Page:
It seems reasonable to me that TVL should have had a policy, code of conduct and complaints procedure similar to HMRC or the CPS. But perhaps its reprehensible mode of operation will be the cause of its inevitable downfall.
  • Mickey666Mickey666 Forumite
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    Yes, you're absolutely right and that's the basis on which TVL works - it's basic intimidation.
    We can only hope that its mode of operation is eventually its downfall.
    Cornucopia makes a good point about politicians and civil servants behaving lamentably regarding this whole matter.  It really is a disgrace.
  • edited 6 January 2021 at 4:11PM
    CornucopiaCornucopia Forumite
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    edited 6 January 2021 at 4:11PM
    Given that the general move towards decriminalisation has now been put aside for the time being, it's probably time to push for TVL enforcement to be cleaned-up.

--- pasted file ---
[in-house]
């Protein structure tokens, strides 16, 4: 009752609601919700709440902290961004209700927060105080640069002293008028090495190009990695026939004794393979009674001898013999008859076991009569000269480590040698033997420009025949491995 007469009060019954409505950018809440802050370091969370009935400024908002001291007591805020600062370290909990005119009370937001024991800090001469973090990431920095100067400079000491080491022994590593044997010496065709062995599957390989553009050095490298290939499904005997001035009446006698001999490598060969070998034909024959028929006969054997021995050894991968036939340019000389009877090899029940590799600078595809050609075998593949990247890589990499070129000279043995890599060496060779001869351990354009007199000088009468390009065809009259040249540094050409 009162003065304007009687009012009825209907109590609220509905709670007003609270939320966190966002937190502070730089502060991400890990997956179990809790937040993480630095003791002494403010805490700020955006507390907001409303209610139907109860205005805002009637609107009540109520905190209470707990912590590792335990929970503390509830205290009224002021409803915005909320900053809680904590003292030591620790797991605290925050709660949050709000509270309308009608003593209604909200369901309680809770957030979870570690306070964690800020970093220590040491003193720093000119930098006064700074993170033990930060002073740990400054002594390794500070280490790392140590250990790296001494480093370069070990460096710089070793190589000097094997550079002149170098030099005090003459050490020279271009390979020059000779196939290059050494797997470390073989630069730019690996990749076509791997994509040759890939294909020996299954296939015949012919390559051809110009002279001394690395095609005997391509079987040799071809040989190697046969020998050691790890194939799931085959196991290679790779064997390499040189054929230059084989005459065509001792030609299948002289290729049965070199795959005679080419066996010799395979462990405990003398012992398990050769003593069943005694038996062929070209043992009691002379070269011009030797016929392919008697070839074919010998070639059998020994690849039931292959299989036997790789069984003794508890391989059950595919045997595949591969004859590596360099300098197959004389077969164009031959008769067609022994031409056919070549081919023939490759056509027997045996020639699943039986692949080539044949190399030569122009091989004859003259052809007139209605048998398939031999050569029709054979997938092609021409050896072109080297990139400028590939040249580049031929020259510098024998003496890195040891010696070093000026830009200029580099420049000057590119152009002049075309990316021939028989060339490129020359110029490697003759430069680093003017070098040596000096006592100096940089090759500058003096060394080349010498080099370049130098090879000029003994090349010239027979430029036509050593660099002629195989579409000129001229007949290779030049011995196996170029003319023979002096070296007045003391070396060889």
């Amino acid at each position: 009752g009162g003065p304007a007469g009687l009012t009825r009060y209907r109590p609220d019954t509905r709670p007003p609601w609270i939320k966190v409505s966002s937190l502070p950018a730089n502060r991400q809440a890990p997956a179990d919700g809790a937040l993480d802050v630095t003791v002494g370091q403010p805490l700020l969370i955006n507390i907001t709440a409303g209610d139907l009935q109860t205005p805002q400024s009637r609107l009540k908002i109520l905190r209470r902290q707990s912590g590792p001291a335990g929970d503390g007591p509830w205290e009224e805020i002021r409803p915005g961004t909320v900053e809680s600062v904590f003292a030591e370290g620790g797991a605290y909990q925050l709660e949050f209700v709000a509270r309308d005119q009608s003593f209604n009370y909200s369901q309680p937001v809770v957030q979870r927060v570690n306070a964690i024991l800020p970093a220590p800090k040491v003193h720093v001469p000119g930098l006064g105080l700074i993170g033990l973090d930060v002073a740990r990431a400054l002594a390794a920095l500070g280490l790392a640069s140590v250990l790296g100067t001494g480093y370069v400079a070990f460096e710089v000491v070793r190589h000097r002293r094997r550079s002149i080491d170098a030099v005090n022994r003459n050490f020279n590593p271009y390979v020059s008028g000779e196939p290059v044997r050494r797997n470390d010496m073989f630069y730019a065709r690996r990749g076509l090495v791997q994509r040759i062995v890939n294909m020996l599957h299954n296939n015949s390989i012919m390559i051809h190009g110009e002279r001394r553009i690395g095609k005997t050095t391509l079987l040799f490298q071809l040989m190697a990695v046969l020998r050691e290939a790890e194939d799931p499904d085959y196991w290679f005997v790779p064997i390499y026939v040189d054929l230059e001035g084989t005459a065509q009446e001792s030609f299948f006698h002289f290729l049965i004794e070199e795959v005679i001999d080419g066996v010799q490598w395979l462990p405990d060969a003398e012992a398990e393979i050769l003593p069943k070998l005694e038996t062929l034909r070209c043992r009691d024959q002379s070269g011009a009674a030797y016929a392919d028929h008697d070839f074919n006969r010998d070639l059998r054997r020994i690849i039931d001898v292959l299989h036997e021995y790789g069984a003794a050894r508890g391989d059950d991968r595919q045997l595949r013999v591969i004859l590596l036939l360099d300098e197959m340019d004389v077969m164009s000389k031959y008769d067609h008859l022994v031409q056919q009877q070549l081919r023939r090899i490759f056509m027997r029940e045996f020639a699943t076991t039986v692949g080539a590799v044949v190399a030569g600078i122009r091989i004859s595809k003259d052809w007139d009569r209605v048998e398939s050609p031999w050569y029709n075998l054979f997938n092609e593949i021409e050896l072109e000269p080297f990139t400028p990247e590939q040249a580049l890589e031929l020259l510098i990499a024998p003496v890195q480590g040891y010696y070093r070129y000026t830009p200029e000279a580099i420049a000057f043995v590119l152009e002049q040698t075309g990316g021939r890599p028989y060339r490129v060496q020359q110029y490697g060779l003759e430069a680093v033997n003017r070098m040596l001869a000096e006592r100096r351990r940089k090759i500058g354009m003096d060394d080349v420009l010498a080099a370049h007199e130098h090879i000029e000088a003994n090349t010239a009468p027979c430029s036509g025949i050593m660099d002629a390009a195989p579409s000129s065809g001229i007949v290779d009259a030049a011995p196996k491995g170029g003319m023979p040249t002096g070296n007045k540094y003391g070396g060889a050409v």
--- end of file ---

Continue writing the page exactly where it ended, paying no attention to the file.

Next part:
Step one, I think, is a "silver bullet" letter than affronted legally Licence-free people can use to legally undermine various aspects of TVL's process.   That would likely include Cease and Desist directed at the letters (with a justification that they are harassing), a PACE declaration of intention to decline to be interviewed under caution under any circumstances and (possibly) the GDPR instruction discussed above and/or an HRA claim.   

    I think this would give householders in England & Wales more than enough protection from TVL.   Scottish law makes the situation there considerably different, and the action of the various Scottish law officials in reining-in TVL's worst excesses is already pretty effective and amounts to decriminalisation in all but name.